Section 1: Aerobic Gram Negative Coccobacili Flashcards Preview

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Flashcards in Section 1: Aerobic Gram Negative Coccobacili Deck (42)
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1

What are the characteristics of Haemophilus sp.

Small
Normal flora of the upper respiratory tract

2

What are the growth requirements of Haemophilus

Heme, a building block of hemoglobin
X factor-component ofblood called hemin
V factor-either NAD or NADP
In lab Haemophilus is grown on chocolate blood agar

3

What are the two groups Haemophilus influenzae is split into

1: Encapsulated or typeable strains
2: Non encapsulated or nontypeable strains

4

What is the epidemiology of Haemophilus influenzae

Transmitted in respiratory secretions.
Usually non encapsulated strains are part of the normal flora
• However, a minority (3-7%) of healthy individuals harbor Hib in the upper respiratory tract

5

What is the pathogenesis of Haemophilus influenzae

Meningitis
Epiglottitis
Pneumonia

6

What is meningitis

Leading cause of acute meningitis in children (until widespread vaccination program began in 1985)
• Regional lymph nodes and meninges are infected • Bloodstream can be infected = bacteremia
• Serious neurologic sequelae (abnormal condition following or related to a previous disease) frequently develop and persist after recovery from meningitis

7

What is epiglottitis

Infection of the epiglottis characterized by swelling
• Pediatric illness which can be life-threatening emergency
• Symptoms include, rapid progression, high fever, drooling, inspiratory strider, and difficulty breathing when supine
• Since the advent of the Hib vaccine the disease is seldom seen

8

What is Pneumonia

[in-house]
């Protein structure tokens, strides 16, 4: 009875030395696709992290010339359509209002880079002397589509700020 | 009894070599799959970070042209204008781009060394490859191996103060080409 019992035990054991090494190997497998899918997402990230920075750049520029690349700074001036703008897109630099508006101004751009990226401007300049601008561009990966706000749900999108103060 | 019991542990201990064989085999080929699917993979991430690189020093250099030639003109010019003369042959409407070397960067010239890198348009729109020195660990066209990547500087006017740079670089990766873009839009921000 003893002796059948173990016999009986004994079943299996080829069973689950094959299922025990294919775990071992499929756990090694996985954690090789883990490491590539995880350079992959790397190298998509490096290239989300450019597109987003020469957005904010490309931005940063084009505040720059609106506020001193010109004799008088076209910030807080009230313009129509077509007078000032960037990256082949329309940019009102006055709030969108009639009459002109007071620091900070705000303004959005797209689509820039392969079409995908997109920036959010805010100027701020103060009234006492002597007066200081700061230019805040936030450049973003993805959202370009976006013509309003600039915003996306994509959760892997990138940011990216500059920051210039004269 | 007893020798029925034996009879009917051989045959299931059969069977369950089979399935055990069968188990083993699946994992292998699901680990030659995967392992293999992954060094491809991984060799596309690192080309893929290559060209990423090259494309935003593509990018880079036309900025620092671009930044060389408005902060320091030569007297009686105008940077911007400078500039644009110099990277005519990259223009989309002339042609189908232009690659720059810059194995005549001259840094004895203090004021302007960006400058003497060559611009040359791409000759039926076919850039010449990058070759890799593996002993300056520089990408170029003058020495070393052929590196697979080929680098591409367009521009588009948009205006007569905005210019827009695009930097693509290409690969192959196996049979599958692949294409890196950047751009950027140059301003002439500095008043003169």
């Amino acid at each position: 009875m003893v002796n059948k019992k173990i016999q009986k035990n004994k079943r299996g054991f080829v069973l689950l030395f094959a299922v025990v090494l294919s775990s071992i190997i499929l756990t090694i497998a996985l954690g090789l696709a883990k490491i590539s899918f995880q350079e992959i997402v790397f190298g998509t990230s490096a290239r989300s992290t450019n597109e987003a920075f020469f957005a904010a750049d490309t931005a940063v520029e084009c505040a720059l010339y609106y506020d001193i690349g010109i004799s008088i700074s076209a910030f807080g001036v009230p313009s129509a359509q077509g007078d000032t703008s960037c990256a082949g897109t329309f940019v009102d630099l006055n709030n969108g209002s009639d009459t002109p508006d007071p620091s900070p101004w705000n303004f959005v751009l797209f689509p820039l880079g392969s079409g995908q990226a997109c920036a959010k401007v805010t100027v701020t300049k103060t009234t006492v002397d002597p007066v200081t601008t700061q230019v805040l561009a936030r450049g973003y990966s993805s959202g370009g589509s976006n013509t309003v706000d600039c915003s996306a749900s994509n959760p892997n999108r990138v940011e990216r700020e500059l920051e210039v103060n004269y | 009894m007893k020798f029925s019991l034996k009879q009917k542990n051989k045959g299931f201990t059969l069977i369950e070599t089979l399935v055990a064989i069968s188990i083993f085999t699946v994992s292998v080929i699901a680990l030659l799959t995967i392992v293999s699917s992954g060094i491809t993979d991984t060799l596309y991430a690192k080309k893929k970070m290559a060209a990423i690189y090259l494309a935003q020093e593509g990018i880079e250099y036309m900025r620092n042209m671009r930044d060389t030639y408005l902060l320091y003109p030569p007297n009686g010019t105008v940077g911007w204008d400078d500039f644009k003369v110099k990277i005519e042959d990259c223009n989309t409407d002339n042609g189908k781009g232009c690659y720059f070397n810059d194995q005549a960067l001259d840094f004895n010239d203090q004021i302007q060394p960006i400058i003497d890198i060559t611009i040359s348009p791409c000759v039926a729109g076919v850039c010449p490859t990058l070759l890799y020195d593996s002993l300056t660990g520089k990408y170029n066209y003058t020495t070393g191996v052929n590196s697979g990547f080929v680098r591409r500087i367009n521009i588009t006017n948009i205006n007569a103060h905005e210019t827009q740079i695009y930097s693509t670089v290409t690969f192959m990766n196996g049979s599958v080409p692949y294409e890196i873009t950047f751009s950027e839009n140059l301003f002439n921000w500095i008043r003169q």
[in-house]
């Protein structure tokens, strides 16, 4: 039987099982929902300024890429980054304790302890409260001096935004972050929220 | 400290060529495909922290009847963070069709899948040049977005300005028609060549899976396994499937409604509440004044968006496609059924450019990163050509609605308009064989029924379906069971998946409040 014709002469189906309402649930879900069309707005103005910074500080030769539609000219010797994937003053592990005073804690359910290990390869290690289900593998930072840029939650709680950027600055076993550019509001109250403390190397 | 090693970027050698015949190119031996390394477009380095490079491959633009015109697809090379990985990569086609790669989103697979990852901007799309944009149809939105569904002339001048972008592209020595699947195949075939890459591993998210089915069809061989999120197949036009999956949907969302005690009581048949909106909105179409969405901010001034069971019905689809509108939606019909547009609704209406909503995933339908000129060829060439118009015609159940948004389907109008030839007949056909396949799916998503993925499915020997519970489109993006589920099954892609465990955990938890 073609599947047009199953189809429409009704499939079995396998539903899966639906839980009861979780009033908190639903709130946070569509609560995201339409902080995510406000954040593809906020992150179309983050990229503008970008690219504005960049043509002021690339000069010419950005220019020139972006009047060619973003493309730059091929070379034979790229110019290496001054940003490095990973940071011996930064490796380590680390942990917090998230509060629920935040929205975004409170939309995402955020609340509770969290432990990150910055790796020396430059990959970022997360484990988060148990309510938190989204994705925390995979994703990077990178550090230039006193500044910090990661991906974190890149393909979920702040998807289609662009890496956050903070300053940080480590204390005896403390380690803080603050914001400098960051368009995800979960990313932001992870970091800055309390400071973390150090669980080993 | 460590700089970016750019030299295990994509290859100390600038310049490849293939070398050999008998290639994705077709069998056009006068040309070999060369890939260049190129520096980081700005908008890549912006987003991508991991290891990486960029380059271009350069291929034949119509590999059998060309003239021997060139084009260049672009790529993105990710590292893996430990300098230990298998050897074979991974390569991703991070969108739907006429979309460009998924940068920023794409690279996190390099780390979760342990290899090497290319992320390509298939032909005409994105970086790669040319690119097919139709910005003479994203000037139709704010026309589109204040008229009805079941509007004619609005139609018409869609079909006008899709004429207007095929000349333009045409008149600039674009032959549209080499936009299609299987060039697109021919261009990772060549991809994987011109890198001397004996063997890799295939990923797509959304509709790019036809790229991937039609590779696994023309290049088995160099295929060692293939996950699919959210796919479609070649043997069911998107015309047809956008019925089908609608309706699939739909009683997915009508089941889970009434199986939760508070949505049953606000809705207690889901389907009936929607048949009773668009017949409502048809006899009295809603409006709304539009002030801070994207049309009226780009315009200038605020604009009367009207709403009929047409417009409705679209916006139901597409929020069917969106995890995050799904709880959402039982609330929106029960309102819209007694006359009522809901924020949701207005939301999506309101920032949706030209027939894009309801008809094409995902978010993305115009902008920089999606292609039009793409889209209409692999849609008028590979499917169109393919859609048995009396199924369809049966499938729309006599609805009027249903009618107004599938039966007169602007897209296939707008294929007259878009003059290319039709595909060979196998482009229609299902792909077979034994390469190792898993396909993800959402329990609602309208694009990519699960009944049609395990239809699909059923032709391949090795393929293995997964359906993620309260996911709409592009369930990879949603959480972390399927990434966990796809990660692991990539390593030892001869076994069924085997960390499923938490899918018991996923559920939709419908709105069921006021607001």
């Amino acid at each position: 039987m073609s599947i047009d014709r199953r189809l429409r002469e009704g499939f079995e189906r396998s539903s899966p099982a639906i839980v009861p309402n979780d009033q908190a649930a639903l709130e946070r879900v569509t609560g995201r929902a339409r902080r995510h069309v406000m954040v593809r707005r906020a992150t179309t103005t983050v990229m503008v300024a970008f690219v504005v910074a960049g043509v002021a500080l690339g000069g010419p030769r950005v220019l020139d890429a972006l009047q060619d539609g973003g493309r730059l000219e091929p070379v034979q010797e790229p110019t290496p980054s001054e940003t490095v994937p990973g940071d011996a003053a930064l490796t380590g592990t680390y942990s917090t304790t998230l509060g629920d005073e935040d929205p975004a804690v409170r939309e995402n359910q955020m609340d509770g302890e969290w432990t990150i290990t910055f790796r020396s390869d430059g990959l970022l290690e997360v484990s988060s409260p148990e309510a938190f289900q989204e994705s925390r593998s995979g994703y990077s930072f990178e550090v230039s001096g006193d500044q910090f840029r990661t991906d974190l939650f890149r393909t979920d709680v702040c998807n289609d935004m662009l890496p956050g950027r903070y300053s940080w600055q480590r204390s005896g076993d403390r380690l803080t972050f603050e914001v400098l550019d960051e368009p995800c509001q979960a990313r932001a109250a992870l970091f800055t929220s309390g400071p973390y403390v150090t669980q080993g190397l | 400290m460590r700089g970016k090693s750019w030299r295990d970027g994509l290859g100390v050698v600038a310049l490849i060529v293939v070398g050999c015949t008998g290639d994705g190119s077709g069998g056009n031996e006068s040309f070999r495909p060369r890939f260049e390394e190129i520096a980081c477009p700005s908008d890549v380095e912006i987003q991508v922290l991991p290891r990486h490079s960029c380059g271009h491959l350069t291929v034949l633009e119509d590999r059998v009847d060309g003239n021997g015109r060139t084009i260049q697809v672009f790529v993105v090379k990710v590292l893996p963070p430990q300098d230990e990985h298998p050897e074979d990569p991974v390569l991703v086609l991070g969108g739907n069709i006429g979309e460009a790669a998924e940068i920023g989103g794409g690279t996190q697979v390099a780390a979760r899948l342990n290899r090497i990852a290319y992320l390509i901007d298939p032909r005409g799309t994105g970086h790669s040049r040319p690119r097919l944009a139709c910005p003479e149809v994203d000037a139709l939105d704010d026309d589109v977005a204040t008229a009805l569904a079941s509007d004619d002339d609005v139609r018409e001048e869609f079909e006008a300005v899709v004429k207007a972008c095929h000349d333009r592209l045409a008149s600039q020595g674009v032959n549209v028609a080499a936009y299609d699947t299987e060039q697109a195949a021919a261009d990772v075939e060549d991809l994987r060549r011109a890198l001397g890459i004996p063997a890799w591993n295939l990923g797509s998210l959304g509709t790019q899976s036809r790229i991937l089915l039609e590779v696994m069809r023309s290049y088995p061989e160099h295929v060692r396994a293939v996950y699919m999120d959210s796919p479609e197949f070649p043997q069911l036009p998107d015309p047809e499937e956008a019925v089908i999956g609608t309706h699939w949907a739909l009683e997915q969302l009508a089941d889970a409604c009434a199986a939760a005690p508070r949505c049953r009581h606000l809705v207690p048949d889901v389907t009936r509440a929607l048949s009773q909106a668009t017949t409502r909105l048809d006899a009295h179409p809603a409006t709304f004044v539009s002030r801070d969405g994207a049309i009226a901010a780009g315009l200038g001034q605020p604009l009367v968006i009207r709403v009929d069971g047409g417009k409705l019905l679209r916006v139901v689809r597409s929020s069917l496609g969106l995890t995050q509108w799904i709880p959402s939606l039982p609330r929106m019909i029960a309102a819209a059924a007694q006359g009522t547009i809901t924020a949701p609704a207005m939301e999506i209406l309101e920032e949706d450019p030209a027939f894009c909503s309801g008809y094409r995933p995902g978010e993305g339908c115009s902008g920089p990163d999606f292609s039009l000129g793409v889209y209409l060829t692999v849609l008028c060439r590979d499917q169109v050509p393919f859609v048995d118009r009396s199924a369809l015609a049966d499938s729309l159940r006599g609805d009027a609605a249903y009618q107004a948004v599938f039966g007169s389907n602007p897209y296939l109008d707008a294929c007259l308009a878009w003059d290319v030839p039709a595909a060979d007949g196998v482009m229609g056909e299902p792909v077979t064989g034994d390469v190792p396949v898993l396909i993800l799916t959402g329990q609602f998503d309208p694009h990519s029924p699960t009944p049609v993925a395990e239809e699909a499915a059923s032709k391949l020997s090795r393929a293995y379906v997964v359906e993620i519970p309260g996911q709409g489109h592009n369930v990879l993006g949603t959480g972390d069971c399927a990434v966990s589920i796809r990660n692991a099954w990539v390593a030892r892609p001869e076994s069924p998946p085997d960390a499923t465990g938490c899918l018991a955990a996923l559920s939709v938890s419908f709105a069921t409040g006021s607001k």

Seen in adult debilitated, imrnunocompromised patients

9

How is Haemophilus influenzae diagnosed

Microscopy
Serotyping
Culture on chocolate blood agar
Agglutination testing
Culture on blood agar with Staphylococcus aureus

10

How is Haemophilus influenzae prevented

Until 6 mos. of age infant is protected by maternal antibodies
In 1985 first Hib conjugate vaccines licensed for use
• All children should have vaccine approved for infants at 2 mos o Children older than 60 mos. and adults do not need to be vaccinated

11

What is Haemophilus ducreyi

Causative agent of the sexually transmitted infection (STI), chancroid
-After an incubation period of one day to two weeks, begins with a small bump on the genitalia that becomes an ulcer within a day of its appearance

12

How is Haemophilus ducreyi diagnosed

Obtain smear from genital ulcers and culture on chocolate blood agar
Rule out other STis

13

What is often seen in the inguinal regions of patients with Haemophilus ducreyi

Patients often have adenopathy (swollen lymph nodes) in the inguinal area

14

What is the characteristic of the Haemophilus ducreyi ulcer

The ulcer characteristically:
• is painful
• has irregular or ragged borders
• is soft and has a base that is covered with a yellowish-grey material
Men typically have 1 ulcer, while females have multiple ulcers

15

What is Haemophilus vaginalis

aka Gardnerella vaginalis
• Part of normal vaginal flora
• Sometimes causes mild infection

16